The Jakarta Post
A bowl of soto Betawi. (JP/Bangkit Jaya Putra)
As a native Betawi, Fachrul Zain felt a responsibility to keep his roots alive.
He resigned from his office job in January and decided to develop his family’s Betawi culinary business.
“[Betawi] cuisine is not only about the taste, but also about the feeling while both cooking and eating it. Most Betawi foods are known [by a sense of] togetherness, brought by the energy of the cooks,” said the resident of Condet, East Jakarta.
“In my family, my mother has always been the main energy source that brings all her seven children and 10 grandchildren to gather to enjoy her amazing Betawi dishes,” the 38-year-old added.
Fachrul named several Betawi traditional dishes her mother, Hajah Nena, 65, often makes, such as sayur godog (unripe papaya soup), opor ayam (chicken stewed in coconut milk), semur jengkol (dogfruit stew) and asinan (Betawi-style vegetable salad with peanut sauce).
“My mother has been catering for Betawi families’ events since I was a child. Now I want to make the business more professional,” he said.
On Friday, Fachrul — accompanied by his wife, both dressed in traditional Betawi clothing — served their customers in a Betawi culinary bazaar held at Taman Ismail Marzuki, Central Jakarta.
Not so far from Fachrul’s stand, Yusuf was busy stirring Betawi dodol(traditional sticky candy) in a huge copper wok, while his friend, Ridwan, interacted with several customers who had just tasted their dodol.
“I’m quite content just knowing people still like the taste of Betawi dodol,” said Fachrul.
Unlike dodol from other places in Indonesia, Betawi dodol has its own special charm. “It tastes savory because it contains more coconut milk. Give it a try,” he said.
The dodol business is owned by Rizal, also a Betawi, who lives in Pasar Minggu, South Jakarta.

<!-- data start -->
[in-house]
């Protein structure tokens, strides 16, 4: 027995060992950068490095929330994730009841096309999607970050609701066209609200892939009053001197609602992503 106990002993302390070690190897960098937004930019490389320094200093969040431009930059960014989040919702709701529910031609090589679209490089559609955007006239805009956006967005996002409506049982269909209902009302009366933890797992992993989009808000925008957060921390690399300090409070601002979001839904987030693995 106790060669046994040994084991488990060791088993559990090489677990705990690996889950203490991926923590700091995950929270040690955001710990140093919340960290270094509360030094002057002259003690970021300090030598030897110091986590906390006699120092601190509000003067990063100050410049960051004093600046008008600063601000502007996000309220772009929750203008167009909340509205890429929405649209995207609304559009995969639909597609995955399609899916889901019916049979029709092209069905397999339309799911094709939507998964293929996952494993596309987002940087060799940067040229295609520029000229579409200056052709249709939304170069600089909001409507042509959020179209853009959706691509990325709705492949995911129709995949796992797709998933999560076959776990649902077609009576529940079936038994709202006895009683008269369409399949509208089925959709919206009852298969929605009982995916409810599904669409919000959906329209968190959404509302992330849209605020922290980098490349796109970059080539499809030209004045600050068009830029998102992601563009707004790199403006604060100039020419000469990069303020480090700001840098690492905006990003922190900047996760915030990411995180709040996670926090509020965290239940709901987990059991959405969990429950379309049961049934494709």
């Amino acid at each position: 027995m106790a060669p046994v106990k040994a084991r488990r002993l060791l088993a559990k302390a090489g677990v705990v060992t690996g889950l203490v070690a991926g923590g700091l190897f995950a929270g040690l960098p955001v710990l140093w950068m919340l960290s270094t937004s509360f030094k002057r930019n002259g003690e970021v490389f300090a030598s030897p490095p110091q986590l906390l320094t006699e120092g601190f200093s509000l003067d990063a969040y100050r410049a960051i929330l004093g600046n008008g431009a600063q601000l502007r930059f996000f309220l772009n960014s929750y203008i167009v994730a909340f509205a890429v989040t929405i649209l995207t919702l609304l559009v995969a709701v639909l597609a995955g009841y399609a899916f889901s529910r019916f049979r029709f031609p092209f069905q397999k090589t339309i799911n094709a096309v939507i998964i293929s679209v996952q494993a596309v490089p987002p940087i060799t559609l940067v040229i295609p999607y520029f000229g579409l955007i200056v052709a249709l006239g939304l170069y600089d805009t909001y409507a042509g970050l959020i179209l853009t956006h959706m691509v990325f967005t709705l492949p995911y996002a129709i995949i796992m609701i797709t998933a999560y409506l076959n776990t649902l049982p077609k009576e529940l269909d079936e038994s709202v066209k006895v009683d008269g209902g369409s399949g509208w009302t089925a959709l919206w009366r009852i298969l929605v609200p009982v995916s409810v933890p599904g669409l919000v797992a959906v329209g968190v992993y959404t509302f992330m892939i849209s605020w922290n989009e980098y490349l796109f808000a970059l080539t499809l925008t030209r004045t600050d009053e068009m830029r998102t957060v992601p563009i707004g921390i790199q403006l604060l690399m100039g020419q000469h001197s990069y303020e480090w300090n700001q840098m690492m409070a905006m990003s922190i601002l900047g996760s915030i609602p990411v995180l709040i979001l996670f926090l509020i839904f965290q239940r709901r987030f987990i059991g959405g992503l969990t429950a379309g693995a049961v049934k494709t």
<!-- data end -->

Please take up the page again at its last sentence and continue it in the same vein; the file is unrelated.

He inherited the business from his parents. Yusuf has been Rizal’s employee for three years.
Rizal has his own strategy in marketing his products, Yusuf added, which is by bringing the huge woks to every culinary bazaar, Betawi cultural event and car-free day in Jl. Sudirman, Central Jakarta, in which they set up a stand.
“It’s funny and challenging when youngsters, who mostly have no idea whatdodol is, come over. They’d ask general questions like ‘What are you making?’, ‘What are the ingredients?’ and ‘Can I try stirring?’” the 31-year-old said.
“I always feel like I’m doing a noble job, preserving my ancestors’ traditional cuisine,” he added.
While Fachrul and Yusuf are true Betawi men by blood, Noeke Noerhanny has her own romanticism with Betawi cuisine.
Noeke was helped by her daughter, Cyprine Arudhipta Dewayani, to sell jamu(herbal drink), bir pletok (Betawi herb-and-spice-based beverage) and buburase (rice porridge topped with asinan and beef stew).
Noeke, who was born and raised in Malang, East Java, decided to move to the capital in 1967 and live in Menteng, Central Jakarta. Her early life in the city had allowed her to taste various Betawi dishes and fall in love with them.
“By the time my husband passed away in 1995, I started my career as a cook to survive. I made and modified several Betawi dishes then sold them to my neighbors,” she said.
“The first time I ate bubur ase was from my friend’s Betawi [late] mother. When I asked her to try my [first attempt at] bubur ase, she was suddenly in tears saying that the taste was identical to the one her mother used to make. That was the moment I got the confidence to sell it to other people,” the 70-year-old added.
Noeke, who labels her products Njonjah Menteng (Menteng Lady), however, is more famous for her jamu. She was the State Palace’s official jamu supplier for countless official state events during the reign of former president Susilo Bambang Yudhoyono.
“Sooner or later, I will have to pass on my talent [of cooking] along with the [traditional food and beverage] business to my daughter,” she said, noting that she expected her daughter to also learn how to cook traditional cuisines of other ethnic groups in Indonesia. (vla)